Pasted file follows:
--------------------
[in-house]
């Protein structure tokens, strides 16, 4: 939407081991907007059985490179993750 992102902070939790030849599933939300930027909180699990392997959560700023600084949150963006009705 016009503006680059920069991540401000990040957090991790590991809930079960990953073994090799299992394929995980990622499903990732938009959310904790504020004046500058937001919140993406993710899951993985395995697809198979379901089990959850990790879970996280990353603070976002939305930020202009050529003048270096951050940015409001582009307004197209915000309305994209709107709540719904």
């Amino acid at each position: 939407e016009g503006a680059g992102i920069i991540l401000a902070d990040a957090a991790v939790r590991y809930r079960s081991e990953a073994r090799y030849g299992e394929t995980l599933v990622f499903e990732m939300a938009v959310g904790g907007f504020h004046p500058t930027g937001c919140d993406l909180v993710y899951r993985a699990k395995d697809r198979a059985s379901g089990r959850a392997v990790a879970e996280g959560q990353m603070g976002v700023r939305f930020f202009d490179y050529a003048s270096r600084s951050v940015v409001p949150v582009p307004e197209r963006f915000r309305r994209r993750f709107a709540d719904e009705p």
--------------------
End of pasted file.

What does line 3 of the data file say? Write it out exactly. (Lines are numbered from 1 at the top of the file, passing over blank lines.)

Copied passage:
């Amino acid at each position: 939407e016009g503006a680059g992102i920069i991540l401000a902070d990040a957090a991790v939790r590991y809930r079960s081991e990953a073994r090799y030849g299992e394929t995980l599933v990622f499903e990732m939300a938009v959310g904790g907007f504020h004046p500058t930027g937001c919140d993406l909180v993710y899951r993985a699990k395995d697809r198979a059985s379901g089990r959850a392997v990790a879970e996280g959560q990353m603070g976002v700023r939305f930020f202009d490179y050529a003048s270096r600084s951050v940015v409001p949150v582009p307004e197209r963006f915000r309305r994209r993750f709107a709540d719904e009705p």